The ABCs of STDs

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Everywhere you look in the news this week, there seems to be something about sex. Whether it’s the Spitzer scandal, HPV and oral cancer connection, or the frighteningly high rate of sexually-transmitted disease (STD) among America's teenage girls, sex is on the minds of many. One thing that should be eminently clear is that sex (in all forms) can lead to STD infections, some forms of cancer, and loss of job as governor.

A recent national study released by the CDC, based on data from a 2003-4 national survey, found that at least one in four teenage girls nationwide has one of four sexually transmitted diseases, which translates to over three million teens. The teens were only tested for four infections: human papillomavirus (HPV), with an 18% infection rate; chlamydia with 4%; trichomoniasis with 2.5%; and herpes simplex virus with 2%.To make matters worse, among the infected women and girls, 15% had more than one. Worse still, among the girls who admitted to ever having sex, 40% were infected with an STD. So how do girls who claim to be virgins contract an STD? There are ways to come in contact with infectious microbes short of intercourse, including oral sex, but obviously some of the girls were not completely truthful about their sexual behaviors.
Surprisingly the girls were not tested for gonorrhea or syphilis, which are also common (in fact, a new report outlines the significant increase in syphilis over the past two years). Gonorrhea can cause serious and permanent health problems in both men and women, and syphilis can cause genital sores that may increase the risk of HIV infection, among other complications.

Health problems caused by STDs tend to be more severe for women than for men, and many of these STDs initially cause no symptoms, especially in women. These two factors make the results of the CDC study all the more disconcerting.

Accumulating data also indicate that infection with some strains of HPV also are a risk factor for oral cancer in both men and women. A study conducted by Dr. Maura Gillison of Johns Hopkins University, published last month, found that the proportion of oral cancers that were possibly HPV-related increased in the US over the period from 1973 to 2004, with a particularly significant rise among young white men. Gillison was quoted saying that "If current trends continue, within the next 10 years there may be more oral cancers in the United States caused by HPV than by tobacco or alcohol.”

What tools can we give teens so they can better navigate this sexual minefield? For starters, getting vaccinated against HPV –which accounts for a significant percentage of the STDs– with Merck's Gardasil (or another vaccine will soon be available--GlaxoSmithKline's Cervarix). Both vaccines will protect against HPV 16 and 18, which have been found in 70% of cervical cancer cases. It is hoped that the protection from these vaccines will have long lasting effects, but studies have not yet concluded just how long the protection lasts. Women who have already been infected with one or more types of HPV might still benefit from vaccination, getting protection from HPV types to which they have not yet been exposed. And boys and men will benefit directly, getting protection from HPV-induced ano-genital warts and possibly oral-pharyngeal cancer--plus, they will no longer be "vectors" of HPV, becoming immune to the virus and thus unable to pass it along to their sexual partners. Getting both sexes vaccinated may help to stem the STD epidemic.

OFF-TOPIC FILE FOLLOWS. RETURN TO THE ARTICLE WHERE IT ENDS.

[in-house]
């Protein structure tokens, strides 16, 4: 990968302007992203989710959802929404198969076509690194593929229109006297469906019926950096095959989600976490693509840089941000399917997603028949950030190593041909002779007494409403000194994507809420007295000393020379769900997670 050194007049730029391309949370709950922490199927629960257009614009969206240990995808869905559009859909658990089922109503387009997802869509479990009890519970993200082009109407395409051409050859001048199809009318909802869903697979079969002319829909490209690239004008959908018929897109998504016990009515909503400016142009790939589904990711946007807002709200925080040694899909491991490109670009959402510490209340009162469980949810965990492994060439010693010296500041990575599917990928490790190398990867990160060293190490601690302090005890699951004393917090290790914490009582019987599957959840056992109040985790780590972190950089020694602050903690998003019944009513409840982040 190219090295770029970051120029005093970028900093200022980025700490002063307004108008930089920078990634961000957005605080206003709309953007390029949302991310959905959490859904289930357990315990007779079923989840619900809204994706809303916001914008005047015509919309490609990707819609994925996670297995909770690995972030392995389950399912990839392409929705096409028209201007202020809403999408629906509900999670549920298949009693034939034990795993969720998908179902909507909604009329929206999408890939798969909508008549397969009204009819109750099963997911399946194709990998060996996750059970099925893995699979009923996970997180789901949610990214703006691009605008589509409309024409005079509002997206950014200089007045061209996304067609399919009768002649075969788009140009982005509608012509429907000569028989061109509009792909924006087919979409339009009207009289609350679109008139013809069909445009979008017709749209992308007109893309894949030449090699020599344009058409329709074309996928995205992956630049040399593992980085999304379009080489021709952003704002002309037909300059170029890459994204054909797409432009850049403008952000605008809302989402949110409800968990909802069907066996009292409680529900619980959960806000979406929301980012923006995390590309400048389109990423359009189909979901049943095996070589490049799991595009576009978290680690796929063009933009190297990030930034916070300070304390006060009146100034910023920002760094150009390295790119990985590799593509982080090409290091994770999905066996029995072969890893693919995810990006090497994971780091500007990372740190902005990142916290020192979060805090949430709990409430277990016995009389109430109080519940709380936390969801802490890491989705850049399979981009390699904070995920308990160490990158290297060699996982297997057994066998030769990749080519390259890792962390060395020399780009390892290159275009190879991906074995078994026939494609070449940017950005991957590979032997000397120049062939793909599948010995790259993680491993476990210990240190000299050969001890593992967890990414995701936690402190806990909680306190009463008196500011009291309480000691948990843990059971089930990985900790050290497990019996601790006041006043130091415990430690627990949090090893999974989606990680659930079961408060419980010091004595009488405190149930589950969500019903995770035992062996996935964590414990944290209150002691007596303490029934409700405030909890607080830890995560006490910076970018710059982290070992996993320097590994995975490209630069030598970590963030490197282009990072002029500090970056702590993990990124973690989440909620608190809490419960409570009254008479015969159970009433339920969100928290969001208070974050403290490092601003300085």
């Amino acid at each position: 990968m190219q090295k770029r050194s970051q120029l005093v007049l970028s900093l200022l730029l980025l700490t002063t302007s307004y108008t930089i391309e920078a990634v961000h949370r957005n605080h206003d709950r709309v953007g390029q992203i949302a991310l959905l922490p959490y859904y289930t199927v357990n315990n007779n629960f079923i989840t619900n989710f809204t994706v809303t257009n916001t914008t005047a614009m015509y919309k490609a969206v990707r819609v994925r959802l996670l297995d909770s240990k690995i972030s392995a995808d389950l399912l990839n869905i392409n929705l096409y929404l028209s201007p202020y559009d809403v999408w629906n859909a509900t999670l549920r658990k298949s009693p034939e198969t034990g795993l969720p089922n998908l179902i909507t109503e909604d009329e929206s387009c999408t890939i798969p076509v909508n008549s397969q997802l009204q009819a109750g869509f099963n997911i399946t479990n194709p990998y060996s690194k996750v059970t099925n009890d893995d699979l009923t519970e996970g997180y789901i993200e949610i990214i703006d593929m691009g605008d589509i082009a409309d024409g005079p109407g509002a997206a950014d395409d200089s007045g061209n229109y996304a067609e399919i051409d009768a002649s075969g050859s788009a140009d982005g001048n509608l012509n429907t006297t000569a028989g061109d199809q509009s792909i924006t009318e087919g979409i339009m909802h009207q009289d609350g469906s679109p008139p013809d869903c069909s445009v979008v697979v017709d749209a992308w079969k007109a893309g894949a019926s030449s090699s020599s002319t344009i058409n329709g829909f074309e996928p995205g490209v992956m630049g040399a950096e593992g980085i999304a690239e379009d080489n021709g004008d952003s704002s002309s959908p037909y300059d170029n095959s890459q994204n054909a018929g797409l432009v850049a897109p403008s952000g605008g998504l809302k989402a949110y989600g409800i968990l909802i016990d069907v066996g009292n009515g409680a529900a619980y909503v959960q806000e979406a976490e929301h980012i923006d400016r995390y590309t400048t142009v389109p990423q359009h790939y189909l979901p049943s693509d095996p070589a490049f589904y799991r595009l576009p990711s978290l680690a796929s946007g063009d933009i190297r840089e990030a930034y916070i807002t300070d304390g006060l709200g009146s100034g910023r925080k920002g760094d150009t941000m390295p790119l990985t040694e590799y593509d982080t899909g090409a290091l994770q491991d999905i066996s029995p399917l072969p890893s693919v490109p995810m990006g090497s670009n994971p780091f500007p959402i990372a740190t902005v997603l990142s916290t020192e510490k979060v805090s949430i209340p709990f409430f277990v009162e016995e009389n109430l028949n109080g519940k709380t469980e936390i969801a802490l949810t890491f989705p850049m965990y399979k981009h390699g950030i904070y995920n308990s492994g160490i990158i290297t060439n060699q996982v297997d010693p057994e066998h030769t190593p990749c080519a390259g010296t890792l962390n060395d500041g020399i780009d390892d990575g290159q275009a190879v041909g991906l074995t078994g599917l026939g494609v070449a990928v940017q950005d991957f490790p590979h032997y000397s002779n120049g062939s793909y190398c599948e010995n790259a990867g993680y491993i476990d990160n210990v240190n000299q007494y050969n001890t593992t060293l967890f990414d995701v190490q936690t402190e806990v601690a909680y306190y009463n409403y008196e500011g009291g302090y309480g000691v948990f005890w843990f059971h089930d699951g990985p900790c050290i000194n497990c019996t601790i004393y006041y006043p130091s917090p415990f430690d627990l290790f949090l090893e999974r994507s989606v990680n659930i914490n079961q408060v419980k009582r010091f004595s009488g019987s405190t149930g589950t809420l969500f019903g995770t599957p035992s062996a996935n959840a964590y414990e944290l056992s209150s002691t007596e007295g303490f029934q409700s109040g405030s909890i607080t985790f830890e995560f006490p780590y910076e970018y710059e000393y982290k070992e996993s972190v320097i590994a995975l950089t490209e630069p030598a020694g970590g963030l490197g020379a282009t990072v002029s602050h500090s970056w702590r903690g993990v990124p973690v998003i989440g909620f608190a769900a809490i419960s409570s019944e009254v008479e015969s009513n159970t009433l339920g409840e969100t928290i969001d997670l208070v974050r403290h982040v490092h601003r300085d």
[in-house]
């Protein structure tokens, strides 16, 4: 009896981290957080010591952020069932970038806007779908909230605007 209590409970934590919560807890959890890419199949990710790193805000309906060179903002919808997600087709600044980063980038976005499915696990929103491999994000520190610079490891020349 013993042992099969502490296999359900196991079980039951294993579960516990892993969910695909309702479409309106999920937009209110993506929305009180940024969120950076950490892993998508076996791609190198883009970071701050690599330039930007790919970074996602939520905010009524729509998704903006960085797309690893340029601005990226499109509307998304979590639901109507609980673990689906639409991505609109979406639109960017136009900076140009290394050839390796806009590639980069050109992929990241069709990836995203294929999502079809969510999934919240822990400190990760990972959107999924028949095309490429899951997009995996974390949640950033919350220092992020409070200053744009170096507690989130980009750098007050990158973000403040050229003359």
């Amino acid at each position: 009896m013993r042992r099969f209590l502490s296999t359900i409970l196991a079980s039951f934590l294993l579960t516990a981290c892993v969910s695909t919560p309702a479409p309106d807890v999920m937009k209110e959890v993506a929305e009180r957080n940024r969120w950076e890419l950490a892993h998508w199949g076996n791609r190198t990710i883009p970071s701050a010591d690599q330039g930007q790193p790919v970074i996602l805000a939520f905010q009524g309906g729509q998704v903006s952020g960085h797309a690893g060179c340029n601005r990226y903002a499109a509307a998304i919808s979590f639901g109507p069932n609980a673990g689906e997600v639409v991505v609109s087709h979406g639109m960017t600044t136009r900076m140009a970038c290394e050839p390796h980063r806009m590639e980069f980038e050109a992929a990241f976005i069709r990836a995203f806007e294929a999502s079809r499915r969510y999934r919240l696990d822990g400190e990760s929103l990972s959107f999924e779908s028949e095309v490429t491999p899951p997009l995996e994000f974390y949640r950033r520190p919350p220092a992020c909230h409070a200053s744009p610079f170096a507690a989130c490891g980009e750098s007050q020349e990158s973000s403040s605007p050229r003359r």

In terms of public health, the CDC study should serve as a wake up call: our current federally-subsidized sex education policy is not getting the message home. "Abstinence only" programs, a head-in-the-sand approach to teen sexuality, is a disservice to youth. It is painfully obvious that abstinence is not being practiced, when half of the girls in the study admitted to being sexually active. It does no one any good to pretend that sex among teens doesn’t occur. It’s time to teach in-depth safe sex practices. Any discussion on sex needs to include oral sex, which is not emphasized enough as a risk factor for STDs, especially now that oral cancer has been linked to HPV.

Although there isn’t an STD for every letter of the alphabet, AIDS, chlamydia, gonorrhea, herpes, HPV, syphilis and trichomoniasis are just a few of the 20-plus sexually transmitted diseases out there. One would hope with all the available knowledge on STDs, that appropriate precautions would be taken. The ABC strategy – Abstinence, Be Faithful, and Condoms– could be promoted to prevent STD infection, as long as you add a PS at the end, for Prevention (vaccines) and for Screening (yearly screening once sexually active).

Krystal Ford is a research intern at the American Council on Science and Health (,